Head and neck cancer includes cancers of the mouth, nose, sinuses, salivary glands, throat, and lymph nodes in the neck. Most begin in the moist tissues that line the mouth, nose, and throat. Symptoms include
- • A lump or sore that does not heal
- • A sore throat that does not go away
- • Trouble swallowing
- • A change or hoarseness in the voice
Head and neck cancers are twice as common in men. Using tobacco or alcohol increases your risk. In fact, around 75 percent of head and neck cancers are linked to tobacco use, including smoking and smokeless tobacco. Infection with HPV is a risk factor for some head and neck cancers.
To diagnose head and neck cancer, your doctor will do a physical exam and diagnostic tests. You will have a biopsy, where a sample of tissue is taken out and examined under a microscope. It is the only test that can tell for sure if you have cancer.
Head and Neck Cancer Symptoms
- • Cancers of the head and neck are identified by the area in which they begin: the oral cavity, salivary glands, paranasal sinuses and nasal cavity, pharynx, larynx (voicebox), and lymph nodes in the neck. Cancers of the brain, eye, thyroid gland, scalp, skin, muscles, and bones of the head and neck are not usually grouped with cancers of the head and neck.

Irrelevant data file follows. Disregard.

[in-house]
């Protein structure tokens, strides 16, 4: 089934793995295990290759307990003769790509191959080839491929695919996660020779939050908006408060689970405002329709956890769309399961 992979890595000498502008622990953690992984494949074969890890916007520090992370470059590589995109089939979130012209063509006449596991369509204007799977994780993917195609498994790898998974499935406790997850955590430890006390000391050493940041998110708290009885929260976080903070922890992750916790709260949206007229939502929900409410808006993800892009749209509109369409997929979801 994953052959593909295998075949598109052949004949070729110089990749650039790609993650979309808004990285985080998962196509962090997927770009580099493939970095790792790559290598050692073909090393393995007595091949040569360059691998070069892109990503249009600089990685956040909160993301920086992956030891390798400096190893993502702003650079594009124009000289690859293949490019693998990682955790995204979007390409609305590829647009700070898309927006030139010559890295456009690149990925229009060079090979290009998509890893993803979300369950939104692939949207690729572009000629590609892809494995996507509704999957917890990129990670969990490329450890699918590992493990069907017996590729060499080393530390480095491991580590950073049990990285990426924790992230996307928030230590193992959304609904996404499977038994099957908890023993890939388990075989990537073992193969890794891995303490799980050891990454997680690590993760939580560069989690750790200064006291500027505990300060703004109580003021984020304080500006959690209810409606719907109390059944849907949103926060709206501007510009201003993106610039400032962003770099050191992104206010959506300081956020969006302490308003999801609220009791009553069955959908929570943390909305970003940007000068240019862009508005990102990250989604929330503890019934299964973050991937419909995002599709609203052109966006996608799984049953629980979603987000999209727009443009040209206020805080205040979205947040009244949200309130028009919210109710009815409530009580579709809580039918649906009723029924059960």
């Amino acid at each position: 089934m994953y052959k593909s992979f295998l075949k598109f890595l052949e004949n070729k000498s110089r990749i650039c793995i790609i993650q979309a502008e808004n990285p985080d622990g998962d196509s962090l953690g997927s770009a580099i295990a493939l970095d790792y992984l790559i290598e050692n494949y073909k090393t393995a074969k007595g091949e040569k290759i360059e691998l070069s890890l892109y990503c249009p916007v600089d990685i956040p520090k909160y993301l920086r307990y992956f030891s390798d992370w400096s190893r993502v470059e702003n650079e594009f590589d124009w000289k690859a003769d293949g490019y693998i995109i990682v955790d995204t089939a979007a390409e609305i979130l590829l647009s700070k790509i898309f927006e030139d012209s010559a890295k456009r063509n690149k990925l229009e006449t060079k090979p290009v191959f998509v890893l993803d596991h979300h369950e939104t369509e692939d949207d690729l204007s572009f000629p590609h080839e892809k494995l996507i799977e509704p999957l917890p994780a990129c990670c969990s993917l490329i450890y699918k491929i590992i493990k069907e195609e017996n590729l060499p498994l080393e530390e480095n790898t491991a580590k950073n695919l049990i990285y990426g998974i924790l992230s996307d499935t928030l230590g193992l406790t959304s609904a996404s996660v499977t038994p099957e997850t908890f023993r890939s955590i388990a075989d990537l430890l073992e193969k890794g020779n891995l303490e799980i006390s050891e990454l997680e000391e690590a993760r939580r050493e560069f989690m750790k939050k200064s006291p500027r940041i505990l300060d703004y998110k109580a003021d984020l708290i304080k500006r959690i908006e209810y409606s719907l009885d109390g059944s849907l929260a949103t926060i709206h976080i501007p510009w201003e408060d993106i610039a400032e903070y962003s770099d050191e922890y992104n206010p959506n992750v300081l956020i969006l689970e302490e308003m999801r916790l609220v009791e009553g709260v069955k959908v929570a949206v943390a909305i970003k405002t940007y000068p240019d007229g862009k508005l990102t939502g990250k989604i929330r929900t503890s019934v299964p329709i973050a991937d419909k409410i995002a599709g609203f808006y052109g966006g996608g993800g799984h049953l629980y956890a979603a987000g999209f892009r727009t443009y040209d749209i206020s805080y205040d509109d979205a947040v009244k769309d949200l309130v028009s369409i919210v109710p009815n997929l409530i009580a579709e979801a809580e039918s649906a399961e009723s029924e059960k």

- • The main causes of head and neck cancers include tobacco (smoked or chewed), and alcohol. Other risk factors are sun exposure, human papillomavirus (HPV) infection, radiation to the head and neck, Asian ancestry, Epstein-Barr virus infection, exposure to wood dust or airborne asbestos, consumption of certain preservatives or salted foods, poor oral hygiene, and Plummer-Vinson (also called Paterson-Kelly) syndrome.
- • Common symptoms of several head and neck cancer sites include a lump or sore that does not heal, a sore throat that does not go away, difficulty swallowing, and a change or hoarseness in the voice. Symptoms may differ according to the part of the head or neck that is cancerous.
- • Treatment for head and neck cancers depends on the exact location of the tumor, the stage of the cancer, and the person's age and general health. Treatment options include surgery, radiation therapy, and chemotherapy.